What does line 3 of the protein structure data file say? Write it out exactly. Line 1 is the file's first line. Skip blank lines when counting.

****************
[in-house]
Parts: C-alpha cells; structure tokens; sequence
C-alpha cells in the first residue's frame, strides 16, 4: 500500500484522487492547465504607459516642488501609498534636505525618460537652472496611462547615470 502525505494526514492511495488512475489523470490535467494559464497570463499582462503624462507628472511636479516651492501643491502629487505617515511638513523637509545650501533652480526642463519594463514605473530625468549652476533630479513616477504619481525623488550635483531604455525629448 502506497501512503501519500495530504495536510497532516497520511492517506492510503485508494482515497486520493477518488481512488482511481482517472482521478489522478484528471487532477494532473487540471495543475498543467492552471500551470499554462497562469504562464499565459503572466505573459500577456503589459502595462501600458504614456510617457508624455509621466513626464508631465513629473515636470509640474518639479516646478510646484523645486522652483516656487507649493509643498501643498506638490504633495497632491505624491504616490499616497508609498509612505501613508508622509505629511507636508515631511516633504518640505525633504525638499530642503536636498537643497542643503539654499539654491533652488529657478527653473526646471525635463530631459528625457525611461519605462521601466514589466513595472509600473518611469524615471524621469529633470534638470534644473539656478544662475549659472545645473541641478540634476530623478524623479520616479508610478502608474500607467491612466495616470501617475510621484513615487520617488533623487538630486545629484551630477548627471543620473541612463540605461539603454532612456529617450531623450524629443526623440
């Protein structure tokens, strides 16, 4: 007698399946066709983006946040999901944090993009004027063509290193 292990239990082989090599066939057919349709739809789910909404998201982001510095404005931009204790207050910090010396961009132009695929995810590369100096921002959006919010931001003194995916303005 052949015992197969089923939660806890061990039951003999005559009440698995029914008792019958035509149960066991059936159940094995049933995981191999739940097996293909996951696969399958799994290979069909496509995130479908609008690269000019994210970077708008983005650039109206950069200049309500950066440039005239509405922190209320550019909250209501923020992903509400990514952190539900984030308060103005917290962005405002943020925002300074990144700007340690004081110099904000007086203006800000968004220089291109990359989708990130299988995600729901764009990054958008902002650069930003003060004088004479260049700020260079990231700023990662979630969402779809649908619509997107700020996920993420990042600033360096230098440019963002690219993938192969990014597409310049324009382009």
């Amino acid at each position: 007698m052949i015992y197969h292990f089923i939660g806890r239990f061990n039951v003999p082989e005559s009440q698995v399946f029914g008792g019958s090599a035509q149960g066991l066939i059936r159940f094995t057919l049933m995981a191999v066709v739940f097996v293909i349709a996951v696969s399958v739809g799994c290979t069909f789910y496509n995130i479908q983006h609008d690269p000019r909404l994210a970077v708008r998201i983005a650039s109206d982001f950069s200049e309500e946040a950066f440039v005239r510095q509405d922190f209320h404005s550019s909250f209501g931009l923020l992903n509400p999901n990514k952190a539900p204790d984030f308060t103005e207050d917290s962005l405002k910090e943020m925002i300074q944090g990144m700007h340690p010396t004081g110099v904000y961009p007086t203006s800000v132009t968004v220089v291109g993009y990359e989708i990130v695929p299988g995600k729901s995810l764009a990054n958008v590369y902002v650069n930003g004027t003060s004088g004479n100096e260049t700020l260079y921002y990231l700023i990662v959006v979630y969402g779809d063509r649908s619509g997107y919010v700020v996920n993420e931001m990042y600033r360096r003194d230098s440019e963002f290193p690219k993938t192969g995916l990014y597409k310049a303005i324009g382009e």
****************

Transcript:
C-alpha cells in the first residue's frame, strides 16, 4: 500500500484522487492547465504607459516642488501609498534636505525618460537652472496611462547615470 502525505494526514492511495488512475489523470490535467494559464497570463499582462503624462507628472511636479516651492501643491502629487505617515511638513523637509545650501533652480526642463519594463514605473530625468549652476533630479513616477504619481525623488550635483531604455525629448 502506497501512503501519500495530504495536510497532516497520511492517506492510503485508494482515497486520493477518488481512488482511481482517472482521478489522478484528471487532477494532473487540471495543475498543467492552471500551470499554462497562469504562464499565459503572466505573459500577456503589459502595462501600458504614456510617457508624455509621466513626464508631465513629473515636470509640474518639479516646478510646484523645486522652483516656487507649493509643498501643498506638490504633495497632491505624491504616490499616497508609498509612505501613508508622509505629511507636508515631511516633504518640505525633504525638499530642503536636498537643497542643503539654499539654491533652488529657478527653473526646471525635463530631459528625457525611461519605462521601466514589466513595472509600473518611469524615471524621469529633470534638470534644473539656478544662475549659472545645473541641478540634476530623478524623479520616479508610478502608474500607467491612466495616470501617475510621484513615487520617488533623487538630486545629484551630477548627471543620473541612463540605461539603454532612456529617450531623450524629443526623440